So, I’ve been to many types of shows at many types of venues. From stadiums to bars and from backyards to amphitheaters. I’ve seen rock shows, rap shows, country shows, and even Weird Al. Most of the shows I’ve attended fall in the punk or metal categories. The crowds can get rowdy. It’s expected, perhaps even demanded. I’ve pogoed in a circle when commanded to by Joey Ramone, sat nearly motionless in a sea of silver hair at a Willie Nelson show, and lost my shoe once in a pit at a Misfits show (only monetarily, and it was the first & last pair of Airwalks I’ve ever owned). I’ve been rubbed up against the sweaty shirtless guy, been flogged by the windmill hardcore kid, and burned buy the a-hole with a lit cigarette in the pit. I chalk it all up to part of the experience. Hell, I even had my nose broken in a stage diving incident. I’m no stranger to the pit.
I’m not saying that it doesn’t have it’s place. I’m just tired of the people who don’t “get” it. It always devolves into 2 or 3 probably drunken buttholes flailing around like fish out of water trying to start some kind of fight or prove their manliness. Generally people have good manners. Most people in the pit are just out to have fun bouncing around to the music, until it gets ruined by the few flailers.
It’s a weird topic to discuss. Saying the word “mosh” makes it an instantly corny conversation. I hate to say the word out loud because I’m old and it’s a young man’s (or brave young woman’s) game. It’s just getting out of control. I don’t want to see it stop, I just want to see it not be ruined by the few, the proud, the imbeciles. This was all sparked by our recent adventures at the Flogging Molly show. (Which musically, is a rather tame band… but crowd-excitement is off of the charts with them.)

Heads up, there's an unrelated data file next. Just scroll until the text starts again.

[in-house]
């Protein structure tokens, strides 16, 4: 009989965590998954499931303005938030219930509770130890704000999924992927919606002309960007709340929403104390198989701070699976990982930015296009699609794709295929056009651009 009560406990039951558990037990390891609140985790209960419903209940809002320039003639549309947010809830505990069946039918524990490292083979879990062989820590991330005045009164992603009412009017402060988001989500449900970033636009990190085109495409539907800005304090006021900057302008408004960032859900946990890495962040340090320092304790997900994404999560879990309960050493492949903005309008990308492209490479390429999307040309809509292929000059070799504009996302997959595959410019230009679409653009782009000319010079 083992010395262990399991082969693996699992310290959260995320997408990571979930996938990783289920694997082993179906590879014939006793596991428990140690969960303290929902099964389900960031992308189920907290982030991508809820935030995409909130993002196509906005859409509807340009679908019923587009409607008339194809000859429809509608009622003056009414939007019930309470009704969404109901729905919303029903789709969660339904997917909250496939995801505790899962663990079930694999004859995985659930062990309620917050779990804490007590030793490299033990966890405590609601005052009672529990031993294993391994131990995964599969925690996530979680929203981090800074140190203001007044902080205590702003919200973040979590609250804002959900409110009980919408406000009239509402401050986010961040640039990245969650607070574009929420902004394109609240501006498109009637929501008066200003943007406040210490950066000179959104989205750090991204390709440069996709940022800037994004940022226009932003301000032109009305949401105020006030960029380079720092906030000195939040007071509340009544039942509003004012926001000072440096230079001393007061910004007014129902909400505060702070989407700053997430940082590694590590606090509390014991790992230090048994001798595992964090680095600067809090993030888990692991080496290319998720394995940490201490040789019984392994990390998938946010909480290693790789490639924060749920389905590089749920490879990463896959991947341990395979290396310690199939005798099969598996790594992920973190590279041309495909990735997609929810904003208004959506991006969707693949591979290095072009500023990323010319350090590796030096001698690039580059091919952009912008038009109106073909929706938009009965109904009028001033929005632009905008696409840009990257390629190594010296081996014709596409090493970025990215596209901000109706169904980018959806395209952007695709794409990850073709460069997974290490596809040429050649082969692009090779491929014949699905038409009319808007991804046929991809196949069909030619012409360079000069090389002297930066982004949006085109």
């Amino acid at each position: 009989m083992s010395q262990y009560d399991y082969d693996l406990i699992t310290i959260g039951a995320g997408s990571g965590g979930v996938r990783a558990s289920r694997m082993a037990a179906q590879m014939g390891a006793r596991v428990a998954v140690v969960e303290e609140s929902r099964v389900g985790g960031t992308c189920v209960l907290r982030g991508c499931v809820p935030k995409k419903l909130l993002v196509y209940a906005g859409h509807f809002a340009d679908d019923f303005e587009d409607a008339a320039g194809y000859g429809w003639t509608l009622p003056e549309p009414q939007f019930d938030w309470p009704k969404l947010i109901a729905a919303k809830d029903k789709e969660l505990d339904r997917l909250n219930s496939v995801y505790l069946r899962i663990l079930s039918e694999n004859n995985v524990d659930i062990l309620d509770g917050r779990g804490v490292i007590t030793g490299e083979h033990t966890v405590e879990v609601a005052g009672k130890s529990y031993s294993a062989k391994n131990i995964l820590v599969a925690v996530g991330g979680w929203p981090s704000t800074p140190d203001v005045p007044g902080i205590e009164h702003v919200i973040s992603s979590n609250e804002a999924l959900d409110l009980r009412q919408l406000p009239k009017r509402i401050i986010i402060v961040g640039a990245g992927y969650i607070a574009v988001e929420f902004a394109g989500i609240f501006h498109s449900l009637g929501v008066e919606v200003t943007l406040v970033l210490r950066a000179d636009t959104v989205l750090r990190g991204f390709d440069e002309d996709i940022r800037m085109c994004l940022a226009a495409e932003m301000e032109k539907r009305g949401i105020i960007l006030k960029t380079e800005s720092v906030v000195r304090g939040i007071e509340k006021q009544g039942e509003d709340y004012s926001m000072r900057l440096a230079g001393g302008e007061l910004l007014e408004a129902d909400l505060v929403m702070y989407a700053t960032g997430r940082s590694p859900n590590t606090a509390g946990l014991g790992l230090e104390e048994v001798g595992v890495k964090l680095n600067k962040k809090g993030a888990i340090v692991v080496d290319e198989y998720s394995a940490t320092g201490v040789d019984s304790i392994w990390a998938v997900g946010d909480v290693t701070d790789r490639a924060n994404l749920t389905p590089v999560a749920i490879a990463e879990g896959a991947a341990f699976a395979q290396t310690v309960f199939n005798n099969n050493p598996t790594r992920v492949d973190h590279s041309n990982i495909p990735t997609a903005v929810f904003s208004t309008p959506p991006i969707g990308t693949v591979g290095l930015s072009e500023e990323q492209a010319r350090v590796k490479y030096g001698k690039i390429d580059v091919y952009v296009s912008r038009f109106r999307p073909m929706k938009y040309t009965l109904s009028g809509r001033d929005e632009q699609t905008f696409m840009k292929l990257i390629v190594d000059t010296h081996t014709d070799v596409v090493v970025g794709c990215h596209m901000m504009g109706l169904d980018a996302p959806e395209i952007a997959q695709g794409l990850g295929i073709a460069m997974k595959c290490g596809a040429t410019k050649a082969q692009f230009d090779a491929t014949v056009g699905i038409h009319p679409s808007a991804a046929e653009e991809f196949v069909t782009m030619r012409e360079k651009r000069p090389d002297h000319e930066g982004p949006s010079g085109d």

We all know the “unwritten rules”, right? The only one that I’ve ever seen obeyed consistently is: If someone falls down, pick them up. This proves to me that we’re mostly all just out to have a good time & not hurt anyone. As for the rest, I guess I’m going to have to write them for you.
The biggest one and my spark for writing this blog?
Obey the Zone. This is the biggest rule that you need to adhere to. You can see in figure A that there is a clearly defined acceptable zone for pogoing / slam-dancing / moshing activity. It’s in yellow and black… for caution. It can get a little bigger or even smaller depending on the ferocity of the act on stage. The blue area is the crowd in general. Generally, there’s a row or two of people up front really into the band or show and unwilling to move no matter how many goofballs are bouncing off of their backs. This spills out & around to people that are just trying to watch the band. Is this that difficult? Am I wrong here?